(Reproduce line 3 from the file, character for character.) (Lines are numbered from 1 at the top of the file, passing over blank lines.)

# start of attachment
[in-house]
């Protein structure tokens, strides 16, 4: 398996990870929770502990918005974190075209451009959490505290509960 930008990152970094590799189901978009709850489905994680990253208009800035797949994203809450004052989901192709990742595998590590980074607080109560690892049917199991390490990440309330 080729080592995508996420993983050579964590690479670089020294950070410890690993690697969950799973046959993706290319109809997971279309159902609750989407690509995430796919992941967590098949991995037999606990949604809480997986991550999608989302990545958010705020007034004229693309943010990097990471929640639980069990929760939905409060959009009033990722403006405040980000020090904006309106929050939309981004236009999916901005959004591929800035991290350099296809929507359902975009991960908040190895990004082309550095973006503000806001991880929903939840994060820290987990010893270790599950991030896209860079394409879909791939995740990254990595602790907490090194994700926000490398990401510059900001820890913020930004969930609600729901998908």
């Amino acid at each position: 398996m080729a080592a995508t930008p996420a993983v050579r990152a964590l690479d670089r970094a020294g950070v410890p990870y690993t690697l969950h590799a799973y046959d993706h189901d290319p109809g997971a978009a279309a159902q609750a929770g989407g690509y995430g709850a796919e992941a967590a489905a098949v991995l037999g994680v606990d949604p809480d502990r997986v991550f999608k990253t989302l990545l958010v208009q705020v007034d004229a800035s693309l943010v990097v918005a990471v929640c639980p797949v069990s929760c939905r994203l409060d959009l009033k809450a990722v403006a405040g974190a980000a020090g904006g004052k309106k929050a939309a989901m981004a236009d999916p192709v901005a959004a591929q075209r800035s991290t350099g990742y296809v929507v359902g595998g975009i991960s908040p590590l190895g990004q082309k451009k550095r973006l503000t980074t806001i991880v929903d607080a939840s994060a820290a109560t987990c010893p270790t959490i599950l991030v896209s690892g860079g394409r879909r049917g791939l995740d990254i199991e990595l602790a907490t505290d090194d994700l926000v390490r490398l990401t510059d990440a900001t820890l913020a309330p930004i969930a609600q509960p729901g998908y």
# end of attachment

């Amino acid at each position: 398996m080729a080592a995508t930008p996420a993983v050579r990152a964590l690479d670089r970094a020294g950070v410890p990870y690993t690697l969950h590799a799973y046959d993706h189901d290319p109809g997971a978009a279309a159902q609750a929770g989407g690509y995430g709850a796919e992941a967590a489905a098949v991995l037999g994680v606990d949604p809480d502990r997986v991550f999608k990253t989302l990545l958010v208009q705020v007034d004229a800035s693309l943010v990097v918005a990471v929640c639980p797949v069990s929760c939905r994203l409060d959009l009033k809450a990722v403006a405040g974190a980000a020090g904006g004052k309106k929050a939309a989901m981004a236009d999916p192709v901005a959004a591929q075209r800035s991290t350099g990742y296809v929507v359902g595998g975009i991960s908040p590590l190895g990004q082309k451009k550095r973006l503000t980074t806001i991880v929903d607080a939840s994060a820290a109560t987990c010893p270790t959490i599950l991030v896209s690892g860079g394409r879909r049917g791939l995740d990254i199991e990595l602790a907490t505290d090194d994700l926000v390490r490398l990401t510059d990440a900001t820890l913020a309330p930004i969930a609600q509960p729901g998908y």